SC/ST Act: Apex court gives time to petitioner to collect data on FIRs lodged


File Photo Supreme Court

File Photo Supreme Court

The Supreme Court Friday granted four weeks to an organisation, which has filed a petition seeking a direction that the original Schedule Castes and Schedules Tribes (Prevention of Atrocities) Act 1989 be “maintained”, to collect data on the number of FIRs lodged in India under this law.

On August 9, new amendments to the SC/ST Act were passed by Parliament which overturned the March 20 verdict of the apex court.

In its March 20 verdict, the court had held that there will be no immediate arrest on any complaint filed under the law.

It had also passed a slew of directions, and said that a public servant can be arrested in cases lodged under the SC/ST Act only after prior approval by the competent authority.

The Centre had earlier filed a plea in the top court seeking review of its judgement after several states were rocked by violence and clashes on April 2 following a ‘Bharat Bandh’ call given by several SC/ST organisations protesting against the verdict.

The matter came up for hearing on Friday before a bench of Justices A K Sikri and Ashok Bhushan.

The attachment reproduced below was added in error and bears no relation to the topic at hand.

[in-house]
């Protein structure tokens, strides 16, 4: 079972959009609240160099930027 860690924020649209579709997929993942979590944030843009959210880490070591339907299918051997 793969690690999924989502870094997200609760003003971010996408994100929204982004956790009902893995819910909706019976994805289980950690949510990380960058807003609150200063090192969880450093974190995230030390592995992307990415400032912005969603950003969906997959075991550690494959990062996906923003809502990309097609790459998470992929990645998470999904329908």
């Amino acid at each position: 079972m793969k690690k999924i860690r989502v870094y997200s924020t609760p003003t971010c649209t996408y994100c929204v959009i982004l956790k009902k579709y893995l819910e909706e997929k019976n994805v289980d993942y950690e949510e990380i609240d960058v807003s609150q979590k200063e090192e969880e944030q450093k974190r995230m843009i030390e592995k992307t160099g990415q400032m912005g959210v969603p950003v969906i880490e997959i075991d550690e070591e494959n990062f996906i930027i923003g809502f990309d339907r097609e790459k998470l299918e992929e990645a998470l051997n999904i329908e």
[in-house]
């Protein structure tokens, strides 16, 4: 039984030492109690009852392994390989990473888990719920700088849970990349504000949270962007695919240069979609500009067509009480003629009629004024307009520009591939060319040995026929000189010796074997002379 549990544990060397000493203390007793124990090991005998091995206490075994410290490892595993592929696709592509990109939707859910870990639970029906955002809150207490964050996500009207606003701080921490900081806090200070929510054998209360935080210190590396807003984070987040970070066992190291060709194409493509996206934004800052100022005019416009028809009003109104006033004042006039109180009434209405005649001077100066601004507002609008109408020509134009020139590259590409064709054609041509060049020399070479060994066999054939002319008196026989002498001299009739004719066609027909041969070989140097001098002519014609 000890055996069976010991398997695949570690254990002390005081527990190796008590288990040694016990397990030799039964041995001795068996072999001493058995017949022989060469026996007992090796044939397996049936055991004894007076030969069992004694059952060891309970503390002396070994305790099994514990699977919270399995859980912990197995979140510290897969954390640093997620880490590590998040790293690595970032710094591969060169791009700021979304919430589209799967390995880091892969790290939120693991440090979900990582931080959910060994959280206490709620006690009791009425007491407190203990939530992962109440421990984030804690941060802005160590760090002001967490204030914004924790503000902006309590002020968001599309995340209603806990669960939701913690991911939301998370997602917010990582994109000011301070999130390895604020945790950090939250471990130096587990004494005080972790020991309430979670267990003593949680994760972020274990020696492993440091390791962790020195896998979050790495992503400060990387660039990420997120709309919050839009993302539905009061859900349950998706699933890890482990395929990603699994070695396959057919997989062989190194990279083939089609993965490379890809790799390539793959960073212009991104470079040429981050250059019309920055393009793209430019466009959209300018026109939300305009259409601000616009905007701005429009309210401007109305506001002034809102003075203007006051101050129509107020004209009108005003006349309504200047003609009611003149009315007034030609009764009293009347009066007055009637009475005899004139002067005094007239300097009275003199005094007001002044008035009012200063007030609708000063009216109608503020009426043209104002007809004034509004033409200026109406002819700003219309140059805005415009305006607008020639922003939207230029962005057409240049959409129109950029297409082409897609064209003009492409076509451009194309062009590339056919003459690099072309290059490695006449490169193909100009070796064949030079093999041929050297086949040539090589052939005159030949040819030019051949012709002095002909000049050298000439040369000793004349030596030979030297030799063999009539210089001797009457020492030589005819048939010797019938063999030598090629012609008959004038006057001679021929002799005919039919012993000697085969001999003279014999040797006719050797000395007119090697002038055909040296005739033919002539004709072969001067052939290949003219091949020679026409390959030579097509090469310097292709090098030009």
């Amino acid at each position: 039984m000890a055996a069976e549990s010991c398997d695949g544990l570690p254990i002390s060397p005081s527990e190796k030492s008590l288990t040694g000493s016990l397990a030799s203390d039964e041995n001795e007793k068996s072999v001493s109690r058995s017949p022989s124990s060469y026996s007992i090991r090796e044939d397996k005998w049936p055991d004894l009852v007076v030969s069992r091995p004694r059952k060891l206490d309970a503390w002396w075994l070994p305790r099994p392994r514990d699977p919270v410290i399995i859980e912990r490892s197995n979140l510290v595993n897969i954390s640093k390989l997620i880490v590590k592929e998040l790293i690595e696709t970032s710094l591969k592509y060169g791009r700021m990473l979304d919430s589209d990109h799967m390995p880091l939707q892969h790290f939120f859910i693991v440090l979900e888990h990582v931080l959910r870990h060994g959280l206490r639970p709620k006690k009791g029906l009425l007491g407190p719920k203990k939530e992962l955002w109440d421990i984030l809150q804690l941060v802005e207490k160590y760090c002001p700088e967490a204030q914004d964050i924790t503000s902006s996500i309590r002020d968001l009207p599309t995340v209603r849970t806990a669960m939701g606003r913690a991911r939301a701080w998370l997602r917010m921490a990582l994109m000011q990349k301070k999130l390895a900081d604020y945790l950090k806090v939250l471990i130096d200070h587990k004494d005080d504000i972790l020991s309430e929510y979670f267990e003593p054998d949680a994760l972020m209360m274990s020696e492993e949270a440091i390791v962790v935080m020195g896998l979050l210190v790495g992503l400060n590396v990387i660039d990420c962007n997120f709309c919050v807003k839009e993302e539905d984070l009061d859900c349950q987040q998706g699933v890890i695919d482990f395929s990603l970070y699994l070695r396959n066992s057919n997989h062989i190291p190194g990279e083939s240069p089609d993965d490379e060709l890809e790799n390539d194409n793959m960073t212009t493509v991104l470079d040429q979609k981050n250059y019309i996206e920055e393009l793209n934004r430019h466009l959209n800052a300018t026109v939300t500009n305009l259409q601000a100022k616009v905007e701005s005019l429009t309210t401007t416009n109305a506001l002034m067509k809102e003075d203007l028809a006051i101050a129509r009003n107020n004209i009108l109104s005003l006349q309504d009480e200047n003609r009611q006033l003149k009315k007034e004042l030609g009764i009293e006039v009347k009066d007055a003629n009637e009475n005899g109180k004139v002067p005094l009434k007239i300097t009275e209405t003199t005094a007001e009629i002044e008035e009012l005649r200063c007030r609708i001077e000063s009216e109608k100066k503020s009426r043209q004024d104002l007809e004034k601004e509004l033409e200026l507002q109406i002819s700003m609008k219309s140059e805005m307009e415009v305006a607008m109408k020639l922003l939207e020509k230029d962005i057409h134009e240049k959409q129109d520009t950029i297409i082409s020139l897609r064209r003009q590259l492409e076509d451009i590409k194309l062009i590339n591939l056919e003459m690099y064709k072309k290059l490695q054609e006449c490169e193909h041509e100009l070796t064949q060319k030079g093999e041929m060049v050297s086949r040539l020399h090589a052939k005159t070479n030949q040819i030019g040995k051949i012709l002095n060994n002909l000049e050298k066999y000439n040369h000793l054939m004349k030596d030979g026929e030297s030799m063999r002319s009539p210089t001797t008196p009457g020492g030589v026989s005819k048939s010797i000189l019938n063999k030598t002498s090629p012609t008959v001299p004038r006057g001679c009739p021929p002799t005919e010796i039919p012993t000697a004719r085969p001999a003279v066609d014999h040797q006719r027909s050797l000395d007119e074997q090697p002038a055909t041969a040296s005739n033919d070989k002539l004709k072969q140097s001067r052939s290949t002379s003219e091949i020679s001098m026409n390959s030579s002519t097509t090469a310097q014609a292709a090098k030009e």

The counsel appearing for petitioner — All India Federation of SC/ST Organizations — told the bench that they were in the process of collecting country-wide data on number of FIRs lodged under the law.

When the lawyer referred to the plea filed by the Centre seeking review of the verdict, the bench said, “The petition is already pending. You can intervene in that matter.”

Later, the court granted four weeks to petitioner to collect the data.

The organisation has said in its plea that a direction should be given to “maintain original existence” of the SC/ST Act 1989.

It has also sought direction to set up a committee under the chairmanship of a retired apex court judge to scrutinise the 1989 Act, besides seeking that the issue be heard by a larger bench.

On September 7, the court had said that new amendments to the SC/ST law passed by Parliament cannot be stayed at this stage.

It had also asked the Centre to respond to a batch of pleas which have sought to declare as “ultra vires” the new amendments to the Act.

The new amendments rule out any provision for anticipatory bail for a person accused of atrocities against SC/STs, notwithstanding any court order.

They provide that no preliminary inquiry will be required for registering a criminal case and an arrest under this law would not be subject to any approval.